A year after federal health regulators warned that homeopathic teething tablets had been associated with life-threatening injuries, parents and caregivers are being told to avoid yet another homeopathic remedy.
According to the U.S. Centers for Disease Control and Prevention (CDC), a nine-month-old baby was recently diagnosed with lead poisoning from a homeopathic “healing bracelet.”
“The parents reported that the child intermittently wore a handmade “homeopathic magnetic hematite healing bracelet” that they had purchased from an artisan at a local fair (Figure),” the CDC said. “The child wore the bracelet for teething related discomfort and was sometimes noted to chew on it. Small spacer beads from the bracelet tested at the Manchester Health Department were positive for lead (17,000 ppm). No identifying marks indicating metal content or manufacturer were found on the bead. The vendor records were not available, and the bracelet maker could not be located.”
Children younger than 6 are especially vulnerable to lead poisoning, which can severely delay cognitive and physical development. Lead poisoning can also be fatal at very high levels.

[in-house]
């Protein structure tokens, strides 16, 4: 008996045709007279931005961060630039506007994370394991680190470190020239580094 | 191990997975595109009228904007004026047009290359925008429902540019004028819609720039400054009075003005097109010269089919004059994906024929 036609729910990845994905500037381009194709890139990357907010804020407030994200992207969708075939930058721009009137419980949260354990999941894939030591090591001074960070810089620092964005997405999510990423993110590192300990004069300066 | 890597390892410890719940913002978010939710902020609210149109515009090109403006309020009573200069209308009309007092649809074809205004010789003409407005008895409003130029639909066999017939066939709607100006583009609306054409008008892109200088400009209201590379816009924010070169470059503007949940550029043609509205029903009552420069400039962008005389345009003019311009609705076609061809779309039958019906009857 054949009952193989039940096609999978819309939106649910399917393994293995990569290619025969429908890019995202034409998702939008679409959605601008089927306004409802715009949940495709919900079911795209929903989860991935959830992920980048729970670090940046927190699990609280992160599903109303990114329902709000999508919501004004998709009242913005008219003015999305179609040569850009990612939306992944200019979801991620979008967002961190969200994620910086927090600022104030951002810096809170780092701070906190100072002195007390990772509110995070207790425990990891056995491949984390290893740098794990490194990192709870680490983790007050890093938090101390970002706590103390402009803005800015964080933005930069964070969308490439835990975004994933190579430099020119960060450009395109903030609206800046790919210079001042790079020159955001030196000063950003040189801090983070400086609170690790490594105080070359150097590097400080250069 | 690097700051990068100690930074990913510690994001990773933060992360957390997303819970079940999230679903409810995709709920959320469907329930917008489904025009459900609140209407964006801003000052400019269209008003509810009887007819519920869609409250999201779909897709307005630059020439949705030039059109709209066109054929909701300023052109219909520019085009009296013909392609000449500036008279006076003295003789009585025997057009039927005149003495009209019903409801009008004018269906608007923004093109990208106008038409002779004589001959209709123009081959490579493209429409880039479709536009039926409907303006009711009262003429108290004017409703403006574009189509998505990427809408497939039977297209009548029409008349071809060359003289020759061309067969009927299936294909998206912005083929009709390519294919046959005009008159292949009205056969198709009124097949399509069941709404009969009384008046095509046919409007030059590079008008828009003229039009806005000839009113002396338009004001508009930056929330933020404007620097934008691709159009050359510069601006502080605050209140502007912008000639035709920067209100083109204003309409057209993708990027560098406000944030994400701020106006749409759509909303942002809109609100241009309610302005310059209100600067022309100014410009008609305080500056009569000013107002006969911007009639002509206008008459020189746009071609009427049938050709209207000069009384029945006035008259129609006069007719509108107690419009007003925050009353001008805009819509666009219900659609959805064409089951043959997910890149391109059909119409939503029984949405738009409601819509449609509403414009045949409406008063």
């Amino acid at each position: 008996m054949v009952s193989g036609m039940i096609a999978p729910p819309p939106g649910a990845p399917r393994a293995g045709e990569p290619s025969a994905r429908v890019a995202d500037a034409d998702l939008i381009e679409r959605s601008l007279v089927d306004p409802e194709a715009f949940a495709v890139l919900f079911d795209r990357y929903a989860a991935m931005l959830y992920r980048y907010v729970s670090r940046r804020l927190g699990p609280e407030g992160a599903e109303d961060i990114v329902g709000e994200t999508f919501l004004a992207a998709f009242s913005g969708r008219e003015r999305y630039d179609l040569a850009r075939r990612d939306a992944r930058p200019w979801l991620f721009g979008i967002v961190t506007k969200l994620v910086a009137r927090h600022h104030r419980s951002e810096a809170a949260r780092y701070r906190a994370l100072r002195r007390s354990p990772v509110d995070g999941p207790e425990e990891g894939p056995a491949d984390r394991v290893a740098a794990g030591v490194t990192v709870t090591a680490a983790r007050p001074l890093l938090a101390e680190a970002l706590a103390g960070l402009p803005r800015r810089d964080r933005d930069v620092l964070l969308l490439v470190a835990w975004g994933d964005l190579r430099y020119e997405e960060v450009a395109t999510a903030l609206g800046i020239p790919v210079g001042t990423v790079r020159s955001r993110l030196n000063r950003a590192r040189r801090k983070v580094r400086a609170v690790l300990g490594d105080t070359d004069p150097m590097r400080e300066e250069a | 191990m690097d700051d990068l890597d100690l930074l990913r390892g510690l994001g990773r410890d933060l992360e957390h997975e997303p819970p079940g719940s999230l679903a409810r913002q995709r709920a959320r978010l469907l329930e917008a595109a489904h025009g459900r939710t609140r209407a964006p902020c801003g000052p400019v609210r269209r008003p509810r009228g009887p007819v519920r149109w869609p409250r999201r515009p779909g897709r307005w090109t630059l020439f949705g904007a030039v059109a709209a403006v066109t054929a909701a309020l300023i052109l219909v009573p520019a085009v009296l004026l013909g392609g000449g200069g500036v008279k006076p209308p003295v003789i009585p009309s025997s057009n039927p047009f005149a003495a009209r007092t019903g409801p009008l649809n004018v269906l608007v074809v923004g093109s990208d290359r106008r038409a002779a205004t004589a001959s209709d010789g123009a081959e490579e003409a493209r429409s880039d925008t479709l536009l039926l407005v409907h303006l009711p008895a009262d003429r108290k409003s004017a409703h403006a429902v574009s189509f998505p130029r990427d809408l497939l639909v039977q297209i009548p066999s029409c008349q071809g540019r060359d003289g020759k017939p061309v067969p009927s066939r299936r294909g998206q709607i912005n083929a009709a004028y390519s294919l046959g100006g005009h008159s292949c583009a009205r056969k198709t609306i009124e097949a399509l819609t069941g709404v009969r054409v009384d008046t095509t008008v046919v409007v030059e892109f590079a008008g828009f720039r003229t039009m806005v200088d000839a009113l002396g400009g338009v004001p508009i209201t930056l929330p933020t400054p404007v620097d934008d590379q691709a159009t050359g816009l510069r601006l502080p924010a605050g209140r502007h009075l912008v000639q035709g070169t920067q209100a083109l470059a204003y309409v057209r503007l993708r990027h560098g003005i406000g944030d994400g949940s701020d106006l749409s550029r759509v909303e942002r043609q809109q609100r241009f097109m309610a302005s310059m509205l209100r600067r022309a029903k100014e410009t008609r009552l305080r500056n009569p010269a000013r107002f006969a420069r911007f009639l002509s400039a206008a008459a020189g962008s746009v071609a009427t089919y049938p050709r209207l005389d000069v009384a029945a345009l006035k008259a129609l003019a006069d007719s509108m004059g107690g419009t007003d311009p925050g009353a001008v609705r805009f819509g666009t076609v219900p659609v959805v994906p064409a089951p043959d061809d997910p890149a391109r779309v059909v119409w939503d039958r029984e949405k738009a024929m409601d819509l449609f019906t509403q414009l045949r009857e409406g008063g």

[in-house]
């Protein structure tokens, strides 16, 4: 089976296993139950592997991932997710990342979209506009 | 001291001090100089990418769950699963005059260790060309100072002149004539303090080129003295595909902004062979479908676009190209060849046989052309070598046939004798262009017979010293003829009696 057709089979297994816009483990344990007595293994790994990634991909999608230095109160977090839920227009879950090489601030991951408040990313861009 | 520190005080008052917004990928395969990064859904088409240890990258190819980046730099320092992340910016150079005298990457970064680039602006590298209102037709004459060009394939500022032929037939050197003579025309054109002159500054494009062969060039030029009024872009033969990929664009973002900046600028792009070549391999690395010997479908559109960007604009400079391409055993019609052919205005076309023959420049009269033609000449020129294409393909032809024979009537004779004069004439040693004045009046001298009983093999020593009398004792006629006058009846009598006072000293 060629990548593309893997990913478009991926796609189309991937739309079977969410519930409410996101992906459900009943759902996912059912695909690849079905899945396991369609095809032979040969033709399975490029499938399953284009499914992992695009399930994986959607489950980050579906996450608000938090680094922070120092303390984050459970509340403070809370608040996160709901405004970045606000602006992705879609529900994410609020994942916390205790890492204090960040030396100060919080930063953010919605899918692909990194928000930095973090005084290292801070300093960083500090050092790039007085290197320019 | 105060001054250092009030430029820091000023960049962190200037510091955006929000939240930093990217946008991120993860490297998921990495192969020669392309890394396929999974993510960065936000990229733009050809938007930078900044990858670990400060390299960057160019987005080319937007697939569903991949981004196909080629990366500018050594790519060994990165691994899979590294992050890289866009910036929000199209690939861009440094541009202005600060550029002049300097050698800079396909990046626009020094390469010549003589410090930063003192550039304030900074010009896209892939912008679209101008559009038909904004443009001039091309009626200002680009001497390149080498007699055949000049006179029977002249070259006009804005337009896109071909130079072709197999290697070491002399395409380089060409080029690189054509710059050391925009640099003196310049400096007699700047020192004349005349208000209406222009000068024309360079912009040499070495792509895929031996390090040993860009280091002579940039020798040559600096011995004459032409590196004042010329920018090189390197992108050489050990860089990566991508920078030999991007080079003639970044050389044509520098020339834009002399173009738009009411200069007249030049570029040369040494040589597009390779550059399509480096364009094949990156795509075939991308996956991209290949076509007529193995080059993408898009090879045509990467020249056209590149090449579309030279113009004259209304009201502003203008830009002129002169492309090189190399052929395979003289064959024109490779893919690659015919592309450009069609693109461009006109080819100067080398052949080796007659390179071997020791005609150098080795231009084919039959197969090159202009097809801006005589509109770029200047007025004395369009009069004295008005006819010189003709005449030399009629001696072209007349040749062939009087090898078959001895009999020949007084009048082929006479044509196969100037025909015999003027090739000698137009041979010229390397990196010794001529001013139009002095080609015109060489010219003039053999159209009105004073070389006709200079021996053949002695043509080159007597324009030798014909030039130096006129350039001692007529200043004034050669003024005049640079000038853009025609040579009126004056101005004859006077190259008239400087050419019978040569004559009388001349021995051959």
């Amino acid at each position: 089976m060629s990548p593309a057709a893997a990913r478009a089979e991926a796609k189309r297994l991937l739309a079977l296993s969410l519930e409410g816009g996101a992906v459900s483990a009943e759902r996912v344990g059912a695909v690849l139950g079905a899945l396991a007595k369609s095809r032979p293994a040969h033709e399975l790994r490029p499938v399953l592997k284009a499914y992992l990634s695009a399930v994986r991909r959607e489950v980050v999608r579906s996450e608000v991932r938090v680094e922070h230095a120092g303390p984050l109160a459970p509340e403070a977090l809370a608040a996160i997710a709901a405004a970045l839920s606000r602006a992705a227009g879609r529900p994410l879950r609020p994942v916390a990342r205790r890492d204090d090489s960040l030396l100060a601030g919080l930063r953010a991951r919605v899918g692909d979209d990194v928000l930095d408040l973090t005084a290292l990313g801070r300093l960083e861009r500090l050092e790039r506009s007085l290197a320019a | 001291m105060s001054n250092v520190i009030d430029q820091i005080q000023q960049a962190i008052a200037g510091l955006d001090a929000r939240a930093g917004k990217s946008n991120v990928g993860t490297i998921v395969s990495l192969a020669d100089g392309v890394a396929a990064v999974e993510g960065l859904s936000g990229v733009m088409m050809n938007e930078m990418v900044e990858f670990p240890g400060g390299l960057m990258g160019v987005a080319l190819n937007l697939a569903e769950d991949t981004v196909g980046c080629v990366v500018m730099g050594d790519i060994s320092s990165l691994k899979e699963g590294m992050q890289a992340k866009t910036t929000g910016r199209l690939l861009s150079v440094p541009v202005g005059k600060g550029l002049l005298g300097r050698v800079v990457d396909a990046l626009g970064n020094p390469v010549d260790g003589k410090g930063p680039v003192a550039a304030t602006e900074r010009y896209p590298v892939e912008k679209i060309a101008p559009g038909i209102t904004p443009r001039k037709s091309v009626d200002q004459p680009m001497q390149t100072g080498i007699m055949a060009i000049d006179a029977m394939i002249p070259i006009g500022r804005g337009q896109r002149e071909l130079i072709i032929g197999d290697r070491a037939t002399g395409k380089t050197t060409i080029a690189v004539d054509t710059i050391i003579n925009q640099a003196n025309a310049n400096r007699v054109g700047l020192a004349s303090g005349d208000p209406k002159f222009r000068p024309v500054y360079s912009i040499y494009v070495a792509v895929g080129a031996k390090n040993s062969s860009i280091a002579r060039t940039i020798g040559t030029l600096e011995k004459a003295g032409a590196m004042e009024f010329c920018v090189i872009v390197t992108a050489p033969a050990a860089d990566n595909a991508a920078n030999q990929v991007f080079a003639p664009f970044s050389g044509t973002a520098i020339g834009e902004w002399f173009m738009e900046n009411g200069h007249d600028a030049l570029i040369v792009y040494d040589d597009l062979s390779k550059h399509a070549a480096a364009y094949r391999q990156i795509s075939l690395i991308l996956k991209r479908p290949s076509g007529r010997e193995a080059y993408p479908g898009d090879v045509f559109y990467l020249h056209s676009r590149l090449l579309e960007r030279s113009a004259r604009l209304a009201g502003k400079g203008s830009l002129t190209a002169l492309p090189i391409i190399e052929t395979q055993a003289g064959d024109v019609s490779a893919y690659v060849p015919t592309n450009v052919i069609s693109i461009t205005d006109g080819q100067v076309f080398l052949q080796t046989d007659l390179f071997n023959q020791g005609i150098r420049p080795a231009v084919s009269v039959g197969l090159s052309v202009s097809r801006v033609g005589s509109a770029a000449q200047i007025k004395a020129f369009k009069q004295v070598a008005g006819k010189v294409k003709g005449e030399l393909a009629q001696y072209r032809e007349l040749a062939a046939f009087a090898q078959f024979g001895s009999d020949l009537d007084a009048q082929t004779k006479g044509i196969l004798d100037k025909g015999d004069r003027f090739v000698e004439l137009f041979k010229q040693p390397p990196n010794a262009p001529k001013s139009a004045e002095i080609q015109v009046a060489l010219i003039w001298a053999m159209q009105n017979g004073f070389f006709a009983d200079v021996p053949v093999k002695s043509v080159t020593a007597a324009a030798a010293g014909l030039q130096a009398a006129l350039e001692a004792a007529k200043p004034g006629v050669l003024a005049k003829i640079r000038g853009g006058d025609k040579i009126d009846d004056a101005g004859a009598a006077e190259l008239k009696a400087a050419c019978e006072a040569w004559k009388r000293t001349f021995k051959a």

Last September, the U.S. Food & Drug Administration (FDA) issued a consumer alert cautioning parents and caregivers against the use of homeopathic teething tablets in infants and children, after such products had been implicated in 10 infant deaths and hundreds of adverse event reports potentially associated with belladonna poisoning.
Belladonna is a common ingredient in homeopathic medications due to its sedative effects. However, exposure to excessive amounts of belladonna can prove toxic for children, leading to:
Several retailers, including CVS and Target, responded to the FDA warning by removing homeopathic teething remedies from their stores. Hyland’s Homeopathic stopped selling its homeopathic teething tablets in the U.S., but did not issue any recalls at that time.
Raritan Pharmaceuticals did announce a teething tablets recall in November 2016, after testing indicated that the products might contain toxic levels of belladonna. The recalled products included:
Hyland’s did not agree to recall its homeopathic teething tablets until April 2017, following a formal request from the FDA. However, the company continued to maintain that the recalled products “met the Company’s safety limit tests and all tested product has been well within an established safety threshold.”